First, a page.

I think #2 is the most important. Not only is there a great deal of competition out there, it's getting stronger because of authors who are gaming the system and working more than a few illegal angles. And if you're not gaming the system this only means you have to work harder...fucking ten times harder :)  

You can read the rest here.


Twitter in Danger

I found this article interesting because I've been on Twitter since it began and I've always found it the most difficult of all social media to deal with. I think most of the people on there who know how to work the Twitter system have paid for followers in large quantity, which makes a good deal of Twitter more about vanity than success. I get at least four e-mails a day from public relation firms asking me for money to get Twitter followers. And out of all social media platforms Twitter brings me the lowest number of hits at any given time. For me, Twitter is for the ultra-successful celebs and the most well-known in the world, and I often wonder whether or not they are actually making the tweets themselves.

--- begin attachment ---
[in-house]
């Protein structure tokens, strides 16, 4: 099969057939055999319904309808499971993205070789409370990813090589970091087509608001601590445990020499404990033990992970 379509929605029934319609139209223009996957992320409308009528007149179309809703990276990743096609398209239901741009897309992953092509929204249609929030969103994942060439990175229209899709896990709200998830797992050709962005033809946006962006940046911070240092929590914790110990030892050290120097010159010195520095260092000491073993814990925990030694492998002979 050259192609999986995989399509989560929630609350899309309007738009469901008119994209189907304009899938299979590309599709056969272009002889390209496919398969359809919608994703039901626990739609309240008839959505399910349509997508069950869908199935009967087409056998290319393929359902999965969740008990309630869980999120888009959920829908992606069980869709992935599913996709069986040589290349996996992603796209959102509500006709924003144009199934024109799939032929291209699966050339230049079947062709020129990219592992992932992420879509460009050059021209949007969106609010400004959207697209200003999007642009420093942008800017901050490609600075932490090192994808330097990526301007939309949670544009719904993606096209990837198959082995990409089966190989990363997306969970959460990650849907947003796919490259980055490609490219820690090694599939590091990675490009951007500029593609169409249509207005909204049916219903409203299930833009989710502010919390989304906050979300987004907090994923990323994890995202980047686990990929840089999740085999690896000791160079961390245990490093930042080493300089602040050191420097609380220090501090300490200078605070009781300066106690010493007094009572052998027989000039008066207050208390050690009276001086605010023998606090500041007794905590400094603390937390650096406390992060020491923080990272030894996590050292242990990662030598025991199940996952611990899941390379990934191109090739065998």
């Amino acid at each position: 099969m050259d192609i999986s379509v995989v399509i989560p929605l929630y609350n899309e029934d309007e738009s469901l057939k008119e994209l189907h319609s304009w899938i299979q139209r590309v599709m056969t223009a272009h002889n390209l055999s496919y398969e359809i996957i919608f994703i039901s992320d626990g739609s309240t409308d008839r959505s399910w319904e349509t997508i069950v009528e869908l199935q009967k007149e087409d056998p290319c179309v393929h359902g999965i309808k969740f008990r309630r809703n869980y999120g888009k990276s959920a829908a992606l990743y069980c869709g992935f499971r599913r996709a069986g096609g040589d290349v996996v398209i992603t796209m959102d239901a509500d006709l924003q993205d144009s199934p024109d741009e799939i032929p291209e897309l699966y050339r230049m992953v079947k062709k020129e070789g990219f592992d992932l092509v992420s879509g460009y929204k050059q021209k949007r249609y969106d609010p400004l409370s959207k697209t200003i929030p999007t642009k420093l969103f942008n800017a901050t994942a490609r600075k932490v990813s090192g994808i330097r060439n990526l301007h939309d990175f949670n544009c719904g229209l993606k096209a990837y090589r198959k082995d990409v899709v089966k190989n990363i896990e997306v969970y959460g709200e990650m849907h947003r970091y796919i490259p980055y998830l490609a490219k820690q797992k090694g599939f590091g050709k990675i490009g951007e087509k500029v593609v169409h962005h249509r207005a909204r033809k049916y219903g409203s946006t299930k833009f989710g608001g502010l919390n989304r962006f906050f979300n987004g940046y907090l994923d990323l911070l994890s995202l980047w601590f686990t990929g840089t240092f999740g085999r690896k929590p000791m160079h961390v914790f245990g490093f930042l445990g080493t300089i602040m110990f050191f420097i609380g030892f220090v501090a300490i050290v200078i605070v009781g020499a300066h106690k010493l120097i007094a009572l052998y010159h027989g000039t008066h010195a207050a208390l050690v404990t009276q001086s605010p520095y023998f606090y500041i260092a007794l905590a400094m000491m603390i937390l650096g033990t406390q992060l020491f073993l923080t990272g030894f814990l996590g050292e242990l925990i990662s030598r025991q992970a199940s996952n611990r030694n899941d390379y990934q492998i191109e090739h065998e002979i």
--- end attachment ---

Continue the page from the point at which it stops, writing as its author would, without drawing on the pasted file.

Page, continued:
As we discussed earlier this year, Twitter’s biggest challenge when it comes to attracting and holding onto new users essentially boils down to content curation. New users can’t find the information they want, or filter out the information they don’t want. But as Twitter works to rectify these issues, Facebook, which has about five times as many users and an audience coveted by the media and other content providers, might have already stolen the march on it.